Jones on Kelly (2021)

Kelly, Dorothy. The Living Death of Modernity: Balzac, Baudelaire, and Zola. Legenda, 2021, pp. 172, ISBN 978-1-78188-650-2

In this meticulous and engaging study, Dorothy Kelly explores the ubiquitous image of the living dead in the works of Balzac, Baudelaire, and Zola, drawing attention to how this phenomenon throws new light on nineteenth-century depictions of modernity. The introduction sets out Kelly’s main preoccupation in the volume: to understand how and why literary texts returned to the image of the living dead character or to the idea of a dead past that continues to haunt the present despite (or indeed because of) the processes of industrialization and modernization that affected the period. Kelly defines the living dead in broad terms, focusing on the “paradoxical union of life and death” (1) rather than specific images of paranormal figures prevalent in the popular imagination such as ghosts or zombies. Doing so allows Kelly to range across a variety of characters, figurations, spaces, and historical periods more often considered disparate from one another but that are instead united here by the spectre of the past. Further, Kelly’s analysis draws out a new facet of modernity’s most pernicious effects by pointing out how phenomena like commodification, industrialization, and urbanization provoked crises in ontological and thanatological outlooks to which literature responded, and indeed that it went on to shape itself.

Balzac, Baudelaire, and Zola all receive their own long chapter, each sub-divided into sections that focus on one novel or poem respectively. This structure facilitates Kelly’s thoughtful and generative close readings. Chapter one (“Balzac and the Living Death of Modernity”) surveys a range of the author’s most prominent novels including La Peau de chagrin, Le Colonel Chabert, as well as Illusions perdues and Splendeurs et misères des courtisanes. Kelly argues that, for Balzac, living death is best understood as a form of social death, caused by crises in the social and political world, that results in the symbolic death of a character, place, or idea. In Balzac’s works, the pre-1789 past is also figured as a form of living death that haunts modern France, and is itself often manifested in spatial terms as well as temporal. Kelly’s close reading of the opening of La Peau de chagrin is particularly interesting since it deftly draws attention to how the “phantasmagoria of merchandise” (27) and commodity fetishism are analogous with a quintessentially Balzacian desire to ignore or to reverse modernity, thereby consigning characters to a form of living death.

Chapter two (“Baudelaire: Woman, the City, and Living Death”) explores how the ambiguous state of liminality between past and present is used to unveil the poet’s understanding of both his own position and that of the general human experience of modernity. Kelly offers compelling readings of poems that the reader may expect to be covered by this chapter, such as of the verse poems “Une Charogne” and “Le Cygne,” but she also engages in fruitful comparative readings of more critically neglected works like “Le Léthé” and “Une martyre.” The penultimate section of the chapter briefly considers the endlessness of living death in poems such as “Le Squelette laboureur” and “La Rançon” from Les Épaves, arguing that Baudelaire’s semantic field of labor draws attention to the futility of the interminable tasks of life and death. Given the richness of this theme, this section might have been productively expanded to comment on the how the prose poems equally engage with the theme of endlessness and haunting thanks to their open-ended structure and subversive use of irony, as recent work by Maria Scott has demonstrated. Kelly also draws pertinent attention to the bearing of her work on the enormous field of research on Baudelairean allegory, indicating how the structural dimension of allegory can tease out the underpinning epistemology of other themes in Baudelaire’s poetry.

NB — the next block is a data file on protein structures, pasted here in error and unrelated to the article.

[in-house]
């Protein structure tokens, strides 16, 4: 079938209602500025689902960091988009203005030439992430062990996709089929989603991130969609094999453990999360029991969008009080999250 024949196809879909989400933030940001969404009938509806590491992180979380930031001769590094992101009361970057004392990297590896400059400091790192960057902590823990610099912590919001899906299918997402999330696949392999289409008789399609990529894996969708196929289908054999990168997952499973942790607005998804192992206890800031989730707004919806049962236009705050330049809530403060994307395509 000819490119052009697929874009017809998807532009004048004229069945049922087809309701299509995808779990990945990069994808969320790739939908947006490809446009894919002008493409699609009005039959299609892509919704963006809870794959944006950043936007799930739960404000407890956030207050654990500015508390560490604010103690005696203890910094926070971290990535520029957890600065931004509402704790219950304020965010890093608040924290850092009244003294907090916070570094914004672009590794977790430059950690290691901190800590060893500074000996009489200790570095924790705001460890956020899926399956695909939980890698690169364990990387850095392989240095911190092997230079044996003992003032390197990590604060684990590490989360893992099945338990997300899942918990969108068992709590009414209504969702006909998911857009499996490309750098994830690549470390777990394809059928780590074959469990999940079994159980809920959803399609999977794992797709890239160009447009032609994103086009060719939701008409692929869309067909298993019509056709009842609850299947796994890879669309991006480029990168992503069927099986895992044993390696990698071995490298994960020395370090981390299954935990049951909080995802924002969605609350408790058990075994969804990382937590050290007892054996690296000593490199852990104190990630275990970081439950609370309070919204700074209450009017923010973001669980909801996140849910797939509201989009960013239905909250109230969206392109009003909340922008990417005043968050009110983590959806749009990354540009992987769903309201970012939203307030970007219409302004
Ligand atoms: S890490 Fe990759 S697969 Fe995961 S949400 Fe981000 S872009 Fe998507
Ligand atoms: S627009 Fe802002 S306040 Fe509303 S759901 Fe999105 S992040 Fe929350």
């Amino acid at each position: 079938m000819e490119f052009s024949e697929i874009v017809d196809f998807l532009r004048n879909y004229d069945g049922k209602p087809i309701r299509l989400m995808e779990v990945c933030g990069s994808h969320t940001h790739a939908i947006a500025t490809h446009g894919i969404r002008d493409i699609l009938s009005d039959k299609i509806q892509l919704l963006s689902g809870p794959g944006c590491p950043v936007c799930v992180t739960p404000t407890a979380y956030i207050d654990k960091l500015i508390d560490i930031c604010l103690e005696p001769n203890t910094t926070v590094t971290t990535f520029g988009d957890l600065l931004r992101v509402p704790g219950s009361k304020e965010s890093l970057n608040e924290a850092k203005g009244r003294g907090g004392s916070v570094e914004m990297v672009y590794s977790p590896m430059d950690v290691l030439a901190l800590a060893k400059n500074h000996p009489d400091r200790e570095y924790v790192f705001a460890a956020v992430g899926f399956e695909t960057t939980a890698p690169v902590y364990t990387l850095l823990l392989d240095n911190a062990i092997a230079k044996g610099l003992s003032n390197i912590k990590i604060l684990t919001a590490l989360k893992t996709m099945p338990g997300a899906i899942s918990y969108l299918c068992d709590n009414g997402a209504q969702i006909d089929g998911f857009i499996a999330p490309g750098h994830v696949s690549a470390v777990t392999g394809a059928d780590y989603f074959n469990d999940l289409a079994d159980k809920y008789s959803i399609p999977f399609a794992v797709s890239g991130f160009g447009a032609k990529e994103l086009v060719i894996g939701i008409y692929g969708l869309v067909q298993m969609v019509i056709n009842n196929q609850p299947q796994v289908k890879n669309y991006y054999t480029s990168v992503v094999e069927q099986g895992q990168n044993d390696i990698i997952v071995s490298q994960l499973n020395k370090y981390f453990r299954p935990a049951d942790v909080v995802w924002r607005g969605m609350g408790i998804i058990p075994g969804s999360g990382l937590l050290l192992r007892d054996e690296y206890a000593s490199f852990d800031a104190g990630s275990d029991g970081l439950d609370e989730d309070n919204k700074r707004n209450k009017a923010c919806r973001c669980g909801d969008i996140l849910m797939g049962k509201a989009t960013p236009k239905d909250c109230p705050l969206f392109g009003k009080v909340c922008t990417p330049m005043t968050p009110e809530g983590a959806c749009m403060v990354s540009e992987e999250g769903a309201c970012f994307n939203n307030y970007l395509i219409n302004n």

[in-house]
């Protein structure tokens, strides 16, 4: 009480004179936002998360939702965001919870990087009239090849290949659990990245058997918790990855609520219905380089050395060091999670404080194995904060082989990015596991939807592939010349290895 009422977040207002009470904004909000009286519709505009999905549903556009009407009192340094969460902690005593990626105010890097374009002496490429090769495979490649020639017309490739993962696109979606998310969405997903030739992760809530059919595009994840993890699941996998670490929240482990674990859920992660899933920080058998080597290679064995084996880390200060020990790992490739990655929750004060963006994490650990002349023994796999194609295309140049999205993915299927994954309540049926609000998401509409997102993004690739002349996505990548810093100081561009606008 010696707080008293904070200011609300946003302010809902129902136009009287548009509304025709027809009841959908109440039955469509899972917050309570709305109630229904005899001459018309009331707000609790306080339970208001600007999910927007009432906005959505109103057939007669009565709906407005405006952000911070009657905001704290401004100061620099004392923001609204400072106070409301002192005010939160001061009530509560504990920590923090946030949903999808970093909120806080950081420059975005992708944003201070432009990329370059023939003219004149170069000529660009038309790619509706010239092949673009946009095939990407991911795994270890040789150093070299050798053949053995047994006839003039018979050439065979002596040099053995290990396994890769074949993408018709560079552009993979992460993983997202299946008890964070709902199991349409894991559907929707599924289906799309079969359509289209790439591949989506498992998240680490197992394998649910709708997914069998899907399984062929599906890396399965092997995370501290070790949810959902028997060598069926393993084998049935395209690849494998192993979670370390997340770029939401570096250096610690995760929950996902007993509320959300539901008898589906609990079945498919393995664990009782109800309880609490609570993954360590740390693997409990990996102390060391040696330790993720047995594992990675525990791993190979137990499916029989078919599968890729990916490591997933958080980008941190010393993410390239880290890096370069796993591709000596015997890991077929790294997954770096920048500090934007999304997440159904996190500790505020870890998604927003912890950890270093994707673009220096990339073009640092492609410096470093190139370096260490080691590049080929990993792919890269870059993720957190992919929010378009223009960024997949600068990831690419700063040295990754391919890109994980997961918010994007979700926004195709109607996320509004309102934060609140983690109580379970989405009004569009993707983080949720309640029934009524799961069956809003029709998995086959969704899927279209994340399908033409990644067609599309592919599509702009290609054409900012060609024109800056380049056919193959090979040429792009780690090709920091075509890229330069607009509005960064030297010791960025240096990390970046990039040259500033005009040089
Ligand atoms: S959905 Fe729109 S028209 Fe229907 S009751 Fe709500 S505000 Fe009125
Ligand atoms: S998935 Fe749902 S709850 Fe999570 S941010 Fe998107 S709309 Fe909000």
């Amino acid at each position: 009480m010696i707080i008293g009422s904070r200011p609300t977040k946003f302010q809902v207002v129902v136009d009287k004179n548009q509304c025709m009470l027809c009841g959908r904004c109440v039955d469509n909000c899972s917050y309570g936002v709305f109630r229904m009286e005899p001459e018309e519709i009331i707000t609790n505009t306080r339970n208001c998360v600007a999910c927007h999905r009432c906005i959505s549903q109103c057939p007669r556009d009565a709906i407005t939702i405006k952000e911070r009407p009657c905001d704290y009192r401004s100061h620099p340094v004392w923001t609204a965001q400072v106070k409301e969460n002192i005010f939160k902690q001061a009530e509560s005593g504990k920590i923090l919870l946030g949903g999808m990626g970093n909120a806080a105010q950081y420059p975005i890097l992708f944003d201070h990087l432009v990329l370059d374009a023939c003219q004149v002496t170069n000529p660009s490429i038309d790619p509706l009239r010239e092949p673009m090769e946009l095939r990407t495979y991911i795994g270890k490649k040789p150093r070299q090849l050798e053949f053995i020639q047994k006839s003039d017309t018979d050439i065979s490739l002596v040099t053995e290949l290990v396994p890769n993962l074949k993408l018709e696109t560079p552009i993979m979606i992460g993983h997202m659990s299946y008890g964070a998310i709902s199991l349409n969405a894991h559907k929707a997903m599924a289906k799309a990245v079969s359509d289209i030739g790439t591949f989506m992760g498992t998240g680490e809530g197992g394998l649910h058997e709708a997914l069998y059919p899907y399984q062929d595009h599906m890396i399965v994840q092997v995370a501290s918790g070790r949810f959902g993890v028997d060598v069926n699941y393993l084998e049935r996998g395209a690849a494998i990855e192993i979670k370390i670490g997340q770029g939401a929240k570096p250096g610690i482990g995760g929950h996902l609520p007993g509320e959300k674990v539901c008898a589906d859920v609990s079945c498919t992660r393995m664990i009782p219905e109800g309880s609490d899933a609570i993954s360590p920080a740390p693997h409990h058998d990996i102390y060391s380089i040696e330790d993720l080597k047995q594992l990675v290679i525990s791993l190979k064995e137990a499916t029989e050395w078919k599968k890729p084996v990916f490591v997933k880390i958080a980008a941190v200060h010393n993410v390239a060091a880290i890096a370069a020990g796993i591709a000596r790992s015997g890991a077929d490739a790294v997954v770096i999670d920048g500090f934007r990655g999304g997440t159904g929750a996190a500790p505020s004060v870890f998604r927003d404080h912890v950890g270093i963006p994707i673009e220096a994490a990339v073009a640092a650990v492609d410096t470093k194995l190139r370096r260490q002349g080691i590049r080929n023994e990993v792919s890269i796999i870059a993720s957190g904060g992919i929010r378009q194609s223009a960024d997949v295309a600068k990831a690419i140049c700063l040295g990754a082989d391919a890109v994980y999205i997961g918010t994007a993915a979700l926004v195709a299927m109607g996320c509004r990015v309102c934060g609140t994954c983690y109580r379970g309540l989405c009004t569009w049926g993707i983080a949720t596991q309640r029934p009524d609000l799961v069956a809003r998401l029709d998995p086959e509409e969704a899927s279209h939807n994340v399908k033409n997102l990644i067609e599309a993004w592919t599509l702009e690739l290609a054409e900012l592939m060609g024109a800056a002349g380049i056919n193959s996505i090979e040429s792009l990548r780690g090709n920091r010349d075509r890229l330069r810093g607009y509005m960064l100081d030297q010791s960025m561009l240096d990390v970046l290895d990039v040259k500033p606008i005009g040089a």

The final chapter (“Zola: Heredity and Social Living Death”) focuses on how living death in Zola’s novels “symbolizes the death of humanity in a society dominated by money and commodities” and operates “as a figural representation of the new knowledge gained about heredity” (95) that gave rise to the idea that the living cannot escape the effect that the dead have on them. This idea is clearly borne out in well-known novels such as La Fortune des Rougon and La Bête humaine, and Kelly’s analysis contributes to the rich scholarship on these novels. In the course of her argument regarding the living death effect caused by the reification inherent to a modern capitalist economy, Kelly also makes engaging use of the understudied novel Le Docteur Pascal, observing how this novel returns to key themes set out in the earlier Rougon-Maquart novels, although even greater and perhaps more accurate reference could have been made.

The richness and ingenuity of Kelly’s close readings is facilitated by the monograph’s tight organization around the corpus, although this structure somewhat limits the opportunity for synthesis or comparison of sub-themes across Kelly’s chosen authors, such as commercial capitalism and the motif of shopping in novels such as La Peau de chagrin and Au Bonheur des Dames, which Kelly innovatively draws out as relating in surprising ways to the concept of the living dead. Nonetheless, this limitation points towards the wealth of material present in this volume rather than its shortcomings. More importantly, The Living Death of Modernity makes a case, and indeed is itself a case, in favor of close literary analysis as a critical and aesthetic project. Kelly’s lucid prose and meticulous structure guide the reader through some of the century’s most important and intricate texts from an enlightening new perspective.